Complete Guide to Basketball Courts
Time to read 10 min
Written by: Chris Hungerford
Time to read 10 min
Basketball is an exciting sport that began its popularity and dominance in the United States and has expanded globally. It’s one of the easiest and most economical games to take part in. Grab a ball, find a court and a few buddies and you have yourself a pickup game. There are numerous types of court surfaces to play on, depending on your venue, league, and location. From the youth leagues through high school, college, NBA, or another professional league, there are several commonly and not-so-commonly used materials used for basketball courts. Let’s take a look at some of the basketball court surfaces, their pros and cons, and how to properly maintain them.
This is by far the most widely used surface for indoor basketball courts, and can be seen in most NCAA locations and NBA arenas. Made of hard maple, this dense wood is packed tightly with its thin fibers. It produces a very smooth surface that provides great durability, is easy to clean, and requires little maintenance.
The flexibility of the wood floor makes it easy on the joints. On the downside, hardwoods can leave dead spots if not properly installed, and they are expensive. In addition, hardwoods such as oak and maple are poor for outdoor basketball courts because the natural weather conditions are likely to warp and damage the wood.
Dirt Basketball Court
This is the worst of all the surfaces to play on. The ball won’t bounce truly and consistently, the footing is difficult and the ball gets slippery from the dirt, making it difficult to grip and shoot properly.
In addition, the vast majority of dirt basketball courts have undulations, making finding one smooth and level an arduous task. It’s better than not playing basketball at all, but only choosing a dirt court if nothing else is available.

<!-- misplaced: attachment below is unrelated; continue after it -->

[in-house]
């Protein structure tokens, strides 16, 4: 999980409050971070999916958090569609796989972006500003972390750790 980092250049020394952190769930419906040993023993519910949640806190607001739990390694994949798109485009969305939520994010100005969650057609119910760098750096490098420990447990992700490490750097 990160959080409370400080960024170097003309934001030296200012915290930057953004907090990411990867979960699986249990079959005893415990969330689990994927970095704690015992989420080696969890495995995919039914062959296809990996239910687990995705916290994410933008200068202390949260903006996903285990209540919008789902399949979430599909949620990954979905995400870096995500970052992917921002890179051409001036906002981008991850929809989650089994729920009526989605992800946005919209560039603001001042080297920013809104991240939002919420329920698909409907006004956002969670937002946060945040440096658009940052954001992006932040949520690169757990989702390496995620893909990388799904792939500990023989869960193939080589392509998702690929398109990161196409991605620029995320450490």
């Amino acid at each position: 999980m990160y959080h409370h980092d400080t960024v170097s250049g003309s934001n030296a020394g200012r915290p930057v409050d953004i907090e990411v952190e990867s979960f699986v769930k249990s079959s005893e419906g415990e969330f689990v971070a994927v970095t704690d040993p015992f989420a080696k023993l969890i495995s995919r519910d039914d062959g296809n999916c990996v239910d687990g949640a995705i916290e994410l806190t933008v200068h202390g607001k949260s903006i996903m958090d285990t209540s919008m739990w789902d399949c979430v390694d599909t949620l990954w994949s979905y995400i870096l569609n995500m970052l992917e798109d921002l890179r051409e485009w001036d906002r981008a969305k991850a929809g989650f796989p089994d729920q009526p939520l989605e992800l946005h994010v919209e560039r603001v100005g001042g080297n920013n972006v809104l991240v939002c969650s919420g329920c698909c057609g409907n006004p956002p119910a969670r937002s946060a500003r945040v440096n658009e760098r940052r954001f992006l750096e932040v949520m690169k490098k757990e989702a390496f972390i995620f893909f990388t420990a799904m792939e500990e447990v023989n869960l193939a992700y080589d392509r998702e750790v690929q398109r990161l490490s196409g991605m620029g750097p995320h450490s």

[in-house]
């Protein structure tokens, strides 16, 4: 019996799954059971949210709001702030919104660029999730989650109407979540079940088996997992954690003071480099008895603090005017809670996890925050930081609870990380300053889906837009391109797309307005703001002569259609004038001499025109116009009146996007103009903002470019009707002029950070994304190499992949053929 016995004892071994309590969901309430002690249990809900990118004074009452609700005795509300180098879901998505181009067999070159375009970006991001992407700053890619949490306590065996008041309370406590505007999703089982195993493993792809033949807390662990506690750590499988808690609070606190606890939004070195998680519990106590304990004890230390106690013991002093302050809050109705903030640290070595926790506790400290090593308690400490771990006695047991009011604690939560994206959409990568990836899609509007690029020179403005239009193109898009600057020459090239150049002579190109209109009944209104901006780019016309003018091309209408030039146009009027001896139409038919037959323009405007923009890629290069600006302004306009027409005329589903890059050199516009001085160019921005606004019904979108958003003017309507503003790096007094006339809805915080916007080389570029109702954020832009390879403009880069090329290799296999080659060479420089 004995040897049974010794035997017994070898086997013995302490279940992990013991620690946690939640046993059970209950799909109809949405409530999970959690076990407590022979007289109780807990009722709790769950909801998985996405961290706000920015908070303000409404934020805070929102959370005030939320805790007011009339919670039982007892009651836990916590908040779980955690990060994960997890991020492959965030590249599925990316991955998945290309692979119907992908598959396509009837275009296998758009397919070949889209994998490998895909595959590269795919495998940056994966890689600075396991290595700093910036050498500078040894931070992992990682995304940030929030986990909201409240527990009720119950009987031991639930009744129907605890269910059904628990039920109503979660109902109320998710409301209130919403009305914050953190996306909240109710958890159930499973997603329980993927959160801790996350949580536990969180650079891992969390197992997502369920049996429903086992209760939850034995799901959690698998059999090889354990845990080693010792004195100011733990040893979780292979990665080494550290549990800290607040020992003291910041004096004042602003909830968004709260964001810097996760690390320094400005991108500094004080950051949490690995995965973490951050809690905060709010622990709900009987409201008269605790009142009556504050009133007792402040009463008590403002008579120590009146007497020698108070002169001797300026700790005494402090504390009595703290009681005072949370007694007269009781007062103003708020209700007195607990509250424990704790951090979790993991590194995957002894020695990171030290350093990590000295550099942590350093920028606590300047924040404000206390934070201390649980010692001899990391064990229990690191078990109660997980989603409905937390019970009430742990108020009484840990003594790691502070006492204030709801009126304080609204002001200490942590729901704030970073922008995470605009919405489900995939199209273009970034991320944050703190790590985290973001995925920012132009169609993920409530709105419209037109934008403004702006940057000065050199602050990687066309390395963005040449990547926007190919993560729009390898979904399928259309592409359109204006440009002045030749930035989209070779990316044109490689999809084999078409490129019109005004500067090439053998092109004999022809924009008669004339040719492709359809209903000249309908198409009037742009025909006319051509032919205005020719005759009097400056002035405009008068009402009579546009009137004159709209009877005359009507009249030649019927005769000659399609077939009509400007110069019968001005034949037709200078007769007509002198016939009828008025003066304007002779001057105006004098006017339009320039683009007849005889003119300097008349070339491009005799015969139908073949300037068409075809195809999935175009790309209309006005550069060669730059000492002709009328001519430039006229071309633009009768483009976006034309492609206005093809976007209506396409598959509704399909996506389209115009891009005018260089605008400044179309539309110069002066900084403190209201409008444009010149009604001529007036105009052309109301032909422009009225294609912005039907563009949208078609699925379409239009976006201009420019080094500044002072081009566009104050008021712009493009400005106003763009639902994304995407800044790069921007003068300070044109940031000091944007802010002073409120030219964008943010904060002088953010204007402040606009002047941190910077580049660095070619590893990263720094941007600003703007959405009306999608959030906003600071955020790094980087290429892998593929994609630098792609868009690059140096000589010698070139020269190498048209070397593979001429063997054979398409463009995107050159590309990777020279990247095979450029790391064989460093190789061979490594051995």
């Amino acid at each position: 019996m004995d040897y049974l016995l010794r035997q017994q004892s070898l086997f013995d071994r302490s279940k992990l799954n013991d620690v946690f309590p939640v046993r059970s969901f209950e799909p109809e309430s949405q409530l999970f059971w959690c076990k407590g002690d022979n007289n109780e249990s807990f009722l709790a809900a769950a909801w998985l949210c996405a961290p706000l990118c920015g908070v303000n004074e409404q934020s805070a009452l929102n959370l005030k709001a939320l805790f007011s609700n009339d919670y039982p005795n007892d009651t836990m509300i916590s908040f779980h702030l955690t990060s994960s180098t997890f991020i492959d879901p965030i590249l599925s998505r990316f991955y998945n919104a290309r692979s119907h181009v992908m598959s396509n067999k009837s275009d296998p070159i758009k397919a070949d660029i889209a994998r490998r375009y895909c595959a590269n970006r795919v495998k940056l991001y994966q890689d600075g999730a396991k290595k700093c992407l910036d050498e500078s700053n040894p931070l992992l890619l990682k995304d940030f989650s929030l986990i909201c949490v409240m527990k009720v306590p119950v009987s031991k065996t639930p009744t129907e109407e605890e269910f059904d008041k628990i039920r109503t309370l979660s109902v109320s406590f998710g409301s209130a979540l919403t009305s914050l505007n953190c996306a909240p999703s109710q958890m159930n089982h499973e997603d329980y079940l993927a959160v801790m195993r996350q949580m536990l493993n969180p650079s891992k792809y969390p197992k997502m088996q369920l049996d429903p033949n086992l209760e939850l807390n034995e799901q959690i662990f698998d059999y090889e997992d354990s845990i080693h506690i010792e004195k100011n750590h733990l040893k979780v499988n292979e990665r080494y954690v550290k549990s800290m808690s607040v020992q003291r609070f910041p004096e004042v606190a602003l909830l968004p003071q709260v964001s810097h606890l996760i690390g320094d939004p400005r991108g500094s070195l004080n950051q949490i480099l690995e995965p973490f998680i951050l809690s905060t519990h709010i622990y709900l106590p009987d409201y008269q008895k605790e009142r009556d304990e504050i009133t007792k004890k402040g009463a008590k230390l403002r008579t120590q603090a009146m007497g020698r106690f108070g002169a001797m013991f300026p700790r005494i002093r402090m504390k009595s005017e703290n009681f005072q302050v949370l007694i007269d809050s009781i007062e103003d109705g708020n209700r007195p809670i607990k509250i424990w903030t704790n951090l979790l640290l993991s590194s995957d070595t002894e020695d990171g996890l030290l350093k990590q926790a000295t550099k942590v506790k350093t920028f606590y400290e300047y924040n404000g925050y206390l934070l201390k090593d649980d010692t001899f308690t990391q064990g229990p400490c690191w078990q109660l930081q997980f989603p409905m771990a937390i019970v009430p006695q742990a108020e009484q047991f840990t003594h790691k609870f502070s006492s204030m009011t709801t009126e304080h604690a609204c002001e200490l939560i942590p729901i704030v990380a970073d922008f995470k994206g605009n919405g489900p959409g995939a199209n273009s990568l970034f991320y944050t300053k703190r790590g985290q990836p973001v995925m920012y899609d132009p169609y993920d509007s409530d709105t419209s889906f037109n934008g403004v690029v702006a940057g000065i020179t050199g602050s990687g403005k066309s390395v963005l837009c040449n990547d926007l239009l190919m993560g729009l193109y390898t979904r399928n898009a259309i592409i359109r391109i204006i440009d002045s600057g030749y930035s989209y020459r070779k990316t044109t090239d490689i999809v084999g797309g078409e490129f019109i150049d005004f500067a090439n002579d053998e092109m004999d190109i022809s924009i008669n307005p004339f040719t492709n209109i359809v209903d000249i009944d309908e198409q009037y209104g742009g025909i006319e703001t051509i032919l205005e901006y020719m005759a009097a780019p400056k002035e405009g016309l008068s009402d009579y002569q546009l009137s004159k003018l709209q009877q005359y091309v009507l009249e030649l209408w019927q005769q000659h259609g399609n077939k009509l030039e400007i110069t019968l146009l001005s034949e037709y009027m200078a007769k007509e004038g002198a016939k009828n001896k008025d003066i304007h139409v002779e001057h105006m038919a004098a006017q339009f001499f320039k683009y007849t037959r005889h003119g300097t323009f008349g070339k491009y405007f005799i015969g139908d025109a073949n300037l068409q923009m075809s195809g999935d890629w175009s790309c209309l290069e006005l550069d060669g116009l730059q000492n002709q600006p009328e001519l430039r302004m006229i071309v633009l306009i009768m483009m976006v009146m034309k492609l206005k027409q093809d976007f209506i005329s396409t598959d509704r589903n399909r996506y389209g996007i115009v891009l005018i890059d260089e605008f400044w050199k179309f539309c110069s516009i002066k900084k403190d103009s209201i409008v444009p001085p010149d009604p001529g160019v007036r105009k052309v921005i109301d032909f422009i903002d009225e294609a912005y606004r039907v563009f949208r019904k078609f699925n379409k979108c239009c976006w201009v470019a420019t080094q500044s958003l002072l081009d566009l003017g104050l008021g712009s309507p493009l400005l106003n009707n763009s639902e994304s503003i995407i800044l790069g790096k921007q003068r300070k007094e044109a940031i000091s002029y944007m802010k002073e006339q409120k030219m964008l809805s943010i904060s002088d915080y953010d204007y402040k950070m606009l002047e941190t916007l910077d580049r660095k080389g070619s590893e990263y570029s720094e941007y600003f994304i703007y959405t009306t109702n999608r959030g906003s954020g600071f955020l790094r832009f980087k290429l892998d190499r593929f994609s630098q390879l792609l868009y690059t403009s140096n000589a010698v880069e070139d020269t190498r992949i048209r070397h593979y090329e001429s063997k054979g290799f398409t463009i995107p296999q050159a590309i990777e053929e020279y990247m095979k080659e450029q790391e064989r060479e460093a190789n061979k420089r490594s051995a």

A large majority of youths first play basketball at their local outdoor parks or playground, and many of those basketball courts are made of asphalt. It’s still an extremely common surface because of its durability and ability to deal with the most brutal weather conditions. They are easy to maintain and relatively inexpensive to install and provide consistent bounces. On the downside, asphalt is very hard on the joints and can lead to significant injuries if knocked off your feet onto the surface.
Known also as “sport courts” this kind of basketball floor is inconsistent in terms of playability. Some are fantastic, while others rank as some of the worst. These floors are assembled in pieces in the same fashion as a puzzle.
This type of surface becomes a slippery hazard when wet, have poor traction, and very inconsistent dribbling. Poor traction leads to difficulty cutting and jumping. A positive is that they are easy to assemble, inexpensive, and great for quick, temporary usage.
Becoming increasingly popular is the basketball court made from multi-purpose plastic. The foundation is a solid slab of concrete topped with the plastic squares of any variety of shapes, sizes, and colors that are snapped together. Mainly used outdoors because of their versatility and durability to tolerate any weather condition, they are also be used indoors without fear of lack of performance required for a quality basketball game. Traction on this surface is top-notch, falls are forgiving on the body, and the bounce of the ball will be true.
Some companies that produce surfaces for basketball courts have advanced surface features to improve overall responsiveness and ease of play. Flooring with a rubber layer between a foundation made of concrete and the plastic playing surface may be used. This helps create less sound from the bouncing ball and increased shock absorption. In addition, some multi-purpose basketball courts feature a polyurethane coating over the plastic floor. This is designed to increase durability and decrease the amount of moisture.
The rolled vinyl basketball court is good for indoor play. It has the appearance of real wood that comes in a vast choice of styles and colors and is inexpensive. Its coating resists dirt and is very slip resistant. On the downside, it has a relatively short lifespan and requires more repairs and maintenance than many of the other basketball court surfaces.
A rolled rubber court offers great rebound off the floor and is available in a wide range of thicknesses. The pad & pour polyurethane is visually appealing, relatively inexpensive, quite durable with above average quality, and easy to maintain and clean.